This article, written by Josh Garrett, MOBI Co-Founder & CSO, addresses the new alleged mobility fraud referred to as the “One-Ring Scam”. The article was recently featured on Mobile Enterprise’s website.
Recently, the Better Business Bureau issued a warning to businesses and consumers about the “One-Ring Scam”. National news media promptly picked up the story to spread the word about this new scam.
There are various versions involving the details and consequences of the scam, but most involve a call from an unrecognized international number (Caribbean or Eastern European). The call is either a few brief rings or an immediate disconnect if you happen to pick up. The warning states that if you call back, you could be charged a $20 connection fee as well as $9/minute for the duration of the call. Some warnings go as far as to state that this scam can steal your contacts and your personal information.
This scam has been around for quite some time and is similar to an 809 scam which used faxes, voicemails, emails, and other communication means to dupe people into making unknown international charges. Following some further digging on the “One-Ring Scam,” the severity of the damages may not be as bad as the warning states. The website snopes.com, which tracks all manner of Internet rumor, notes:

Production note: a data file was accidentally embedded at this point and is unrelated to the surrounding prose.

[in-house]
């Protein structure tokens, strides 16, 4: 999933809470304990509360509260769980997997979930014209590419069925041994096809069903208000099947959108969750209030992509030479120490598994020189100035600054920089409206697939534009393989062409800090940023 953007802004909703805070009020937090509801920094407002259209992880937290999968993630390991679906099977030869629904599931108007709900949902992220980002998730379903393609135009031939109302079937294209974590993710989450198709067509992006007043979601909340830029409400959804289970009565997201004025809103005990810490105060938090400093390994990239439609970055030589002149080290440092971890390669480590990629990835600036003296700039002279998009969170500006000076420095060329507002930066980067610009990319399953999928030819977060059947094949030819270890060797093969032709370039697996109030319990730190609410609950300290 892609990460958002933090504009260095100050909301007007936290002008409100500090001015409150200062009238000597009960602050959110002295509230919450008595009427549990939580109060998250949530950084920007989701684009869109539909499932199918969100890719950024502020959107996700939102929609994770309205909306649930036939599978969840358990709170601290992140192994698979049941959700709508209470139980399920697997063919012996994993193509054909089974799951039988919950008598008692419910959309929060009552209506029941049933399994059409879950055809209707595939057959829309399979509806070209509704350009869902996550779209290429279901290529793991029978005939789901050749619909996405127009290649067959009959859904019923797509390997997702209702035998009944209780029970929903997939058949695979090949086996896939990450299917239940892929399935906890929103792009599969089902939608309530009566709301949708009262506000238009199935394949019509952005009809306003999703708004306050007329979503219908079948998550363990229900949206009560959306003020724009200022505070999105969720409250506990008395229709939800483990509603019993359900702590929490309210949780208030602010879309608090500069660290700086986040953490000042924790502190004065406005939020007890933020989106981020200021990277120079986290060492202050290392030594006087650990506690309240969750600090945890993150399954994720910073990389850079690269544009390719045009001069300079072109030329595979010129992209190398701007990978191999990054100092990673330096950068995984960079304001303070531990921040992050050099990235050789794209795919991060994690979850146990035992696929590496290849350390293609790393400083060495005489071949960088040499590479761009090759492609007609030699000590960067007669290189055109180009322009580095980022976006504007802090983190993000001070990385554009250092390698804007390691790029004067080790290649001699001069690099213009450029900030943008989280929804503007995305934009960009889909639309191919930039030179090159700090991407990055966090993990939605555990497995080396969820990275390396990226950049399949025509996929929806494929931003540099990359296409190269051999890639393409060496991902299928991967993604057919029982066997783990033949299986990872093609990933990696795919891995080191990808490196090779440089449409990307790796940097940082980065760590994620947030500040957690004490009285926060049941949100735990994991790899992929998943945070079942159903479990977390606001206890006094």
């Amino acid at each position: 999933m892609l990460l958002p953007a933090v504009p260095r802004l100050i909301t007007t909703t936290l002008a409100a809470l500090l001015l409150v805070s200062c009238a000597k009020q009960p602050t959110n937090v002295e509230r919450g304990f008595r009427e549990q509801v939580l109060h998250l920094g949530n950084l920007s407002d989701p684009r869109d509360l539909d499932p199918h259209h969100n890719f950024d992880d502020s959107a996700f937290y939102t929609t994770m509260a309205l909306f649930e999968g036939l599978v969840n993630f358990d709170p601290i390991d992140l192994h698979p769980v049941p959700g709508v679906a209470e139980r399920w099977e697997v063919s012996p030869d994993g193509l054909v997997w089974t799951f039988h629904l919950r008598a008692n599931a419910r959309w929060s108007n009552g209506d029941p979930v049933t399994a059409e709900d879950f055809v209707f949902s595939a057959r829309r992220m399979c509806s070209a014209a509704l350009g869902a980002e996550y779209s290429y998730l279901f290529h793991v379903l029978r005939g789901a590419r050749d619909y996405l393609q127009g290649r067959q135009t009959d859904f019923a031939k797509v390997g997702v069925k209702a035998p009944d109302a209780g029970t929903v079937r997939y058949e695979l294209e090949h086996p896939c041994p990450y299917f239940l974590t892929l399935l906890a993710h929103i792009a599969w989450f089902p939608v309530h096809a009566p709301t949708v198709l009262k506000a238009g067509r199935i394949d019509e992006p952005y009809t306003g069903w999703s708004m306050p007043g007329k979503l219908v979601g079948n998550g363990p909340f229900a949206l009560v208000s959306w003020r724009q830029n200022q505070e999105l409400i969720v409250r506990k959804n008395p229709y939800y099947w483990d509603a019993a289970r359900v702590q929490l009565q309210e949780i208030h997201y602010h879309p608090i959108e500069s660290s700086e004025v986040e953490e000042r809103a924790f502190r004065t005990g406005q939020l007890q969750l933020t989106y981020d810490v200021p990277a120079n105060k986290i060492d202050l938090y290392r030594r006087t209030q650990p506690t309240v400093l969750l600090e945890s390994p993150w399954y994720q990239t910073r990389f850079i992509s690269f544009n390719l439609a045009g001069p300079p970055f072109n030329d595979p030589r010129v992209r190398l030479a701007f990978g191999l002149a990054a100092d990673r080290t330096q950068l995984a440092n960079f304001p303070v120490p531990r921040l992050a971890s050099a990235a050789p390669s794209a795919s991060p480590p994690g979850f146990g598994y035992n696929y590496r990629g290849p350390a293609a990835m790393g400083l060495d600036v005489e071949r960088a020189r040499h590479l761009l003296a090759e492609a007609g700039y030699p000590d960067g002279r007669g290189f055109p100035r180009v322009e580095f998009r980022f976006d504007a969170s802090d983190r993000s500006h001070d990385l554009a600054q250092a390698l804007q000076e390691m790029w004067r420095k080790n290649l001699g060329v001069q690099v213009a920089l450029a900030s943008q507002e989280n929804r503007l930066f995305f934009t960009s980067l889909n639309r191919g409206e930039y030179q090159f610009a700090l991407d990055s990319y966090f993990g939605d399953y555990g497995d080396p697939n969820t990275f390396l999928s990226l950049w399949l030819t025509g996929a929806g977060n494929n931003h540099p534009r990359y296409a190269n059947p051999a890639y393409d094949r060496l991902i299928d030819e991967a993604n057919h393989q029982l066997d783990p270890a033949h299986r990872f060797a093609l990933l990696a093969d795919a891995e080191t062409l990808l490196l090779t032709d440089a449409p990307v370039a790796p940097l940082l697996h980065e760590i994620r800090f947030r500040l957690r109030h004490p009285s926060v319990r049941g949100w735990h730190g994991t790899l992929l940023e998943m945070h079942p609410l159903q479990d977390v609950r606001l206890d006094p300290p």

“Sprint currently lists its standard rate for placing calls from U.S. cell phones to the countries mentioned in the above example (Belarus and Latvia) at between $2.65 and $2.69 per minute (and as low as $0.41 to $0.43 per minute if the caller subscribes to an international long-distance plan), so a victim who returned such a call and stayed on the line for a couple of minutes before hanging up might realistically be out $5 or so in toll charges. Phone customers can generally get any “premium service” (i.e., “international call fee”) charges tacked on to such a call reversed by contacting their phone service providers and documenting the circumstances of the call.”
In addition, there is no way an international phone call could be used to steal data or contacts off your phone. A more likely scenario involves returning the call and speaking with somebody who may try to get that information out of you.
While this danger may be somewhat overblown, it is important to always remain vigilant on how employees use their devices. This means implementing, communicating and maintaining a wireless policy that guides employees on their use of the device (such as not returning calls to strange international numbers). Further, it is important to always check your bill for improper usage or charges. Even the smallest charge can multiply quickly when billed to many devices.